Finally, you can always use a stiff-consistency icing to pipe easy rosettes and leaves on top of your (hardened) decorated cookies, to give them a more 3D look. I liked doing this on both plain white and decorated cookies, both versions looked quite nice.
Here’s a Live video showing how to make these different designs! It was filmed vertically (oh, the follies of youth) so it’s not embedding nicely, so instead you can just click on the image and be taken to the video directly on my Facebook page.
Live Video – How to Decorate Valentine’s Day Sugar Cookies
Tell me–which cookies are your favorite? Which ones would you want to try for Valentine’s Day?
Don’t miss our collection of the 10 Best Valentine’s Day Cookies – see the whole web story here!
Valentine’s Day Sugar Cookies
For the Sugar Cookies:
- 20.25 oz all-purpose flour, (4.5 cups)
- 1 tsp salt
- 1 tsp baking powder
- 12.25 oz granulated sugar, (1.75 cups)
- 8 oz unsalted butter, (1 cup) at room temperature
- 2 large eggs, at room temperature
- 1 tsp vanilla extract, (can substitute lemon or almond extract)
- 2 TBSP buttermilk
For the Royal Icing:
- Heart-shaped cookie cutter, about 3-3.5 inches wide
- Piping tips, #2 round tip, small star tip, leaf tip
- Piping bags and couplers
To Make the Sugar Cookies:
- In a bowl, whisk together the flour, baking powder, and salt, and set aside for now.
- In the bowl of a large stand mixer fitted with a paddle attachment, combine the butter and sugar, and mix everything together on medium speed until fluffy and well-mixed, about 1-2 minutes.
- Add the eggs one at a time, beating well after each addition, then add the vanilla extract and buttermilk. With the mixer running on low, add the dry ingredients, and mix until they're just about incorporated. Stop the mixer when only a few streaks of flour remain. Scrape the bottom and sides of the bowl with a spatula, and finish mixing all the dough by hand.
- Divide the dough in half and press each into a thin disc, wrapping well with plastic wrap. Refrigerate until firmer but not hard, about 30 minutes.
- When you’re ready to bake the cookies, preheat the oven to 350 degrees F. Place a disc of dough between two sheets of parchment or waxed paper, and roll out until it is 1/4-inch thick. Use a 3-inch heart cookie cutter to cut out your cookies and place them on a parchment-lined baking sheet. Combine the scraps and re-roll the dough to cut more cookies. You should get about 24 large heart cookies. Put the sheet in the freezer for 10 minutes before baking to help the cookies hold their shape.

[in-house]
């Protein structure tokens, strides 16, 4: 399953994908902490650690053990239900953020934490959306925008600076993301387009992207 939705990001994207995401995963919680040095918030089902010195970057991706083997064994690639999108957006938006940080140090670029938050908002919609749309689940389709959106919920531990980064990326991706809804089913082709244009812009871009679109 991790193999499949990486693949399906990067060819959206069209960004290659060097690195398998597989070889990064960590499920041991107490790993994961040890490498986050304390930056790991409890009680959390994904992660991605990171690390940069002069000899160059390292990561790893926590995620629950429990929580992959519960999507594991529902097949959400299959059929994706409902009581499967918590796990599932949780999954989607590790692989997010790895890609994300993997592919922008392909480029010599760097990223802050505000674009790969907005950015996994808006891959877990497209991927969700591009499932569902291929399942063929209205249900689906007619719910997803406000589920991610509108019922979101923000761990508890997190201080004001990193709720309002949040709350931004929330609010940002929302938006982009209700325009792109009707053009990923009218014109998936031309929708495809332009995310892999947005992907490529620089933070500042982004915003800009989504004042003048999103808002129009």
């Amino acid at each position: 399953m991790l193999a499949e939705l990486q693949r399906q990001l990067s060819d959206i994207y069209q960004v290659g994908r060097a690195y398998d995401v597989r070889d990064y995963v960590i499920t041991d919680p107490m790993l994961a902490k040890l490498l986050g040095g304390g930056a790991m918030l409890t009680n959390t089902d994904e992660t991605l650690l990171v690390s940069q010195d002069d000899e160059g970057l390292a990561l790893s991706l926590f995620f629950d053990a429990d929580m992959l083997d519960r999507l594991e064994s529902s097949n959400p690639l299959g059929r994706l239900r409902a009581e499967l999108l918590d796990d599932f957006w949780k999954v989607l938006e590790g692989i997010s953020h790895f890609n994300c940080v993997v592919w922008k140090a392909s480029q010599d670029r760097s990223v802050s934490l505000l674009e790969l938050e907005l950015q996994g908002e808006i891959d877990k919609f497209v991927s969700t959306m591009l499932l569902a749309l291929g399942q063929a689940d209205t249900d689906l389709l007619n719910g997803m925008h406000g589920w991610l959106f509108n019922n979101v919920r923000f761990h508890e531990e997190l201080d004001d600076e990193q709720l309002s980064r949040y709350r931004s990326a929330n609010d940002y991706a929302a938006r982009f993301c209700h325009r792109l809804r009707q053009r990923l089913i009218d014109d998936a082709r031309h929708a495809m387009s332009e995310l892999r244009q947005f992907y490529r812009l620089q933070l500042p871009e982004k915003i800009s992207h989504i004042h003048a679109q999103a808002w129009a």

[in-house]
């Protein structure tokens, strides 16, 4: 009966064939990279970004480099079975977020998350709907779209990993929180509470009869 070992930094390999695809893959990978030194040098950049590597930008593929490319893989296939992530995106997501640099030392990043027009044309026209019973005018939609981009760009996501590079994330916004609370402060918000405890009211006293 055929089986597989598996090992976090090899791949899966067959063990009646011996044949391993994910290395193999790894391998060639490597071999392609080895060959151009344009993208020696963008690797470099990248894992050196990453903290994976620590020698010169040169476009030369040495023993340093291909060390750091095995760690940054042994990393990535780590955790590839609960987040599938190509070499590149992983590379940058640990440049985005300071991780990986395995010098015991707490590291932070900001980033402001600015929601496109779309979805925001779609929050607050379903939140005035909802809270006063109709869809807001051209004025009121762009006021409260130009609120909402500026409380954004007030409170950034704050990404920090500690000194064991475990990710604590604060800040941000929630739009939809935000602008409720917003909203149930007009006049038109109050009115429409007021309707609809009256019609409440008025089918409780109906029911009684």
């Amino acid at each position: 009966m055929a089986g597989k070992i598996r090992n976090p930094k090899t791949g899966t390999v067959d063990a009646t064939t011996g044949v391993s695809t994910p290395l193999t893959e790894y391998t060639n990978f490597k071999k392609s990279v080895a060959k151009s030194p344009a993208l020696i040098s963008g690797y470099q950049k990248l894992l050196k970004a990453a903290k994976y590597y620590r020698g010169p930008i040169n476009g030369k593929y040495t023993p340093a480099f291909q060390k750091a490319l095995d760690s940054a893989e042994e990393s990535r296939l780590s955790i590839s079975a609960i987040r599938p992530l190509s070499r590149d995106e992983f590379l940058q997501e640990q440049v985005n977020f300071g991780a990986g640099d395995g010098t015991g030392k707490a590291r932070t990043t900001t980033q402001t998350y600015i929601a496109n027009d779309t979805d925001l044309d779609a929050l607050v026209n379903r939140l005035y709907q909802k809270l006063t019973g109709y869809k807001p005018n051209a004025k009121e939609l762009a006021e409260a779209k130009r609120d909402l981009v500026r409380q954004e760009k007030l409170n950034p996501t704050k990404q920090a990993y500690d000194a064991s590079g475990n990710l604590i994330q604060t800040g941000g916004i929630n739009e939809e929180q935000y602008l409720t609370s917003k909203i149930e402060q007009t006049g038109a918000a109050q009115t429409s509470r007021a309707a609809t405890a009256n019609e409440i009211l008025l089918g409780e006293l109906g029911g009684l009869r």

- Bake the trays of cookies for 10-12 minutes, until the edges are just starting to take on color and they have lost the raw shine in the middle. Let the cool on the baking sheet for 5 minutes, then remove them to wire racks to cool completely before decorating them.
To Make the Royal Icing:
- Combine the meringue powder and water in the bowl of a large stand mixer fitted with a paddle attachment. Mix them together on medium-low speed until frothy. Add the powdered sugar, corn syrup, and flavoring extract, and mix on low until the powdered sugar is moistened.
- Turn the mixer speed back to medium-low and mix for 5 minutes, until the royal icing is shiny, stiff, and voluminous. Do not mix on high speed, and do not mix for more than 5 minutes, or you may incorporate too many air bubbles and change the texture of your royal icing.
- Separate out half of the icing to leave plain white, and press a piece of cling wrap on top so that it doesn’t form a crust.
- Decide how many icing colors you want, and divide the remaining icing into that many bowls. Add a few drops of gel food coloring to each bowl of icing and stir by hand until the color is evenly distributed. Be aware that royal icing tends to darken a bit as it dries, so if you want pretty pastel colors, keep that in mind and don’t add too much coloring.